1 THE DETECTION OF. FOREIGN BRIBERY . The DETECTION of FOREIGN BRIBERY Please cite this publication as: OECD (2017), The DETECTION of FOREIGN BRIBERY , This work is published under the responsibility of the Secretary-General of the OECD. The opinions expressed and arguments employed herein do not necessarily reflect the official views of the OECD or of the governments of its member countries or those of the European Union. This document and any map included herein are without prejudice to the status or sovereignty over any territory, to the delimitation of international frontiers and boundaries and to the name of any territory, city, or area. OECD 2017. FOREWORD. Foreword The Convention on Combating BRIBERY of FOREIGN Public Officials in International Business Transactions (OECD Anti- BRIBERY Convention) states that BRIBERY raises serious moral and political concerns, undermines good governance and economic development, and distorts international competitive conditions.
2 Twenty years later, these words still hold true. While investigations and prosecutions are on the rise year after year, half of the countries of the 43 Parties to the OECD Anti- BRIBERY Convention have yet to conclude a FOREIGN BRIBERY enforcement action. To improve enforcement of the FOREIGN BRIBERY offence, the first step and challenge is the DETECTION of the offence. This study looks at primary DETECTION sources which have been, or could be expected to be, at the origin of FOREIGN BRIBERY investigations. These sources range from government agencies to private sector actors and individuals, at both domestic and international levels. These bodies are sometimes specifically identified in OECD anti- BRIBERY instruments as entrusted with a particular role in preventing and detecting FOREIGN BRIBERY . In other instances, the role played by these actors in the DETECTION of FOREIGN BRIBERY has emerged over the past twenty years of enforcement.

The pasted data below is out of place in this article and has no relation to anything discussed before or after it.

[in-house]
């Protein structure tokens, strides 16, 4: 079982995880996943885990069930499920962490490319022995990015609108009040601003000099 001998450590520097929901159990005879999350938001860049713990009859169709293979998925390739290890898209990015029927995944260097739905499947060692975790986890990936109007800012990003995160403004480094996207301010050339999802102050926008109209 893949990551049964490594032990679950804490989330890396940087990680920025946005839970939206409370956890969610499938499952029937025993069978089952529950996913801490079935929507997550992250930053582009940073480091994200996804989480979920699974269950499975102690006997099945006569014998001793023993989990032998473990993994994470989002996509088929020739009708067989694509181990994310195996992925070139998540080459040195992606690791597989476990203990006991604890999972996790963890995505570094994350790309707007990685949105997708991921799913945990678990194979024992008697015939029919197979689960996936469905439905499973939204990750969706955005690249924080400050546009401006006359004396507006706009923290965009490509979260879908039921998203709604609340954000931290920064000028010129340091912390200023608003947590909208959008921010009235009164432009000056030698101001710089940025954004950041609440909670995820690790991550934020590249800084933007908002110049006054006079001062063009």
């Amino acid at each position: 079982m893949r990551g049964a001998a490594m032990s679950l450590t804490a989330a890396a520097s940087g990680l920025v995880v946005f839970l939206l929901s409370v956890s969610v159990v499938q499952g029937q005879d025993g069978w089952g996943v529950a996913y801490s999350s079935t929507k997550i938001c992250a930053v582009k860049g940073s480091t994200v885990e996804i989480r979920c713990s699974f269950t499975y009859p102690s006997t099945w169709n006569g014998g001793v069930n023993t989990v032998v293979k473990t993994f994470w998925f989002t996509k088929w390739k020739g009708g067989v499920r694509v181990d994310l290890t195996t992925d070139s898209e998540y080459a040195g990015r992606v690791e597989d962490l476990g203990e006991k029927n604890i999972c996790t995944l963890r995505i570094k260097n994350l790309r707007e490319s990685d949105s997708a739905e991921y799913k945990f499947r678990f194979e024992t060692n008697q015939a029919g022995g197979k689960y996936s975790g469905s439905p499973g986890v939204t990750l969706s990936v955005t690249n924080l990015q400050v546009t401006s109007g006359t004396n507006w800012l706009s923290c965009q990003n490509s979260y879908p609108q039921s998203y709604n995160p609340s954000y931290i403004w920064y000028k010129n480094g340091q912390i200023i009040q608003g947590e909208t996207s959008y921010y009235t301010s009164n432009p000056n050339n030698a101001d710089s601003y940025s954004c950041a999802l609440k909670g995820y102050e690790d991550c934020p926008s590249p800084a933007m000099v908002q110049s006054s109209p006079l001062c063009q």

3 This study was undertaken by the OECD Working Group on BRIBERY in International Business Transactions (WGB) in order to share experiences and good practices and to generally support efforts to better detect BRIBERY of FOREIGN public officials. It builds on the information collected through the WGB's country reviews on enforcement of the Convention. The study has also benefited from input of experts in the specific areas under review. This study provides practitioners, legislators, policy makers, the private sector and civil society, with practical information on methods which have proven effective in practice in detecting FOREIGN BRIBERY and ensuring it is reported to relevant authorities. It provides examples, through specific case studies, of how FOREIGN BRIBERY has been identified in practice by particular sources and suggests ways in which these methods might be replicated or inspire improvements to further enhance DETECTION capacities.